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A Companion


Edited By Jack Fennell

What is Sci-Fi?

Science fiction is a non-realist genre that foregrounds a sense of material plausibility, insisting that despite seeming outlandish, it is consonant with history and the laws of nature. By turns subtle and bombastic, sci-fi revels in discovery and revelation, whether through human ingenuity or world-altering paradigm shifts. The same impulse informs both the idealism of Star Trek and the existential terror of Frankenstein.

Each chapter of this book examines a specific trope or theme through a different critical lens – including eco-criticism, feminism and historicism – while also providing a historical overview of the genre, from its disputed origins to the pulp era, the New Wave, and the exponential growth of Afrofuturism and Indigenous Futurisms. Revered masters such as Isaac Asimov, Octavia Butler and Iain M. Banks are considered alongside newer talents, including Rebecca Roanhorse and N. K. Jemisin. Other chapters provide overviews of different media, from television (Doctor Who, Westworld) to comics/manga (2000AD, Métal Hurlant), video games (Deus Ex: Human Revolution) and theatre (Alistair McDowall’s X).

Sci-Fi: A Companion not only provides an accessible introduction to sci-fi for general readers and researchers alike, but also illuminates new approaches to a familiar genre.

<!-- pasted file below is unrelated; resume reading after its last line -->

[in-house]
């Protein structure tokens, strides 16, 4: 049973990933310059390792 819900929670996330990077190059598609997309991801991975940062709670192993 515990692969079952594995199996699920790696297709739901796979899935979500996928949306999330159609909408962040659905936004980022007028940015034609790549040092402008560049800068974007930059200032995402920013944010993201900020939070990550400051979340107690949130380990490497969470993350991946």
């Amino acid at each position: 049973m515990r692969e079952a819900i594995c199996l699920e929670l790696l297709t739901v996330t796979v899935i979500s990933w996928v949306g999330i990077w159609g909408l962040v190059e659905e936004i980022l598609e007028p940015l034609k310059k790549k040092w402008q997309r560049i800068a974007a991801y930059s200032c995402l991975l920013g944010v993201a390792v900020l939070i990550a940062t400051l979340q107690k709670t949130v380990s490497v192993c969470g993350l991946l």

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H. P. Lovecraft’s ‘The Shadow Over Innsmouth’ (1936) – Weird Fiction (Juan L. Pérez-de-Luque)


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Juan L. Pérez-de-Luque

H. P. Lovecraft’s ‘The Shadow Over Innsmouth’ (1936)1

It is not a new discovery that secrets are an essential part of horror and Weird literature, and H. P. Lovecraft’s narrative is not an exception: there are monsters hidden in a farm attic in Dunwich; there are secret ancient cities that hide the origins of humanity in the South Pole; there are characters that hide awful truths, such as Pickman’s models or the Old Man that owns a terrible picture at home. However, secrecy and mystery are also integral to SF, a genre that is nominally all about investigation and discovery, and Lovecraft’s work – with its unknowable alien gods and unfathomable scales of time and space – is ideal for demonstrating the kinship of these genres. This chapter will explore how the secrets present in Lovecraft’s ‘The Shadow Over Innsmouth’ configure a complex communitarian development that can be read from different perspectives, fulfilling several of the criteria proposed by Jean-Luc Nancy, Matei Calinescu and Maurice Blanchot (see Figure 4).

In the particular case of ‘The Shadow Over Innsmouth’, there are two key secrets, interconnected but of a different nature, that completely shape the plot and the narration. The first one is the secret held in the seaport of Innsmouth. The interbreeding between humans and the fishlike ‘deep ones’, brought about by the town patriarch and cult leader Obed Marsh, is the cause of the town’s isolation; this...

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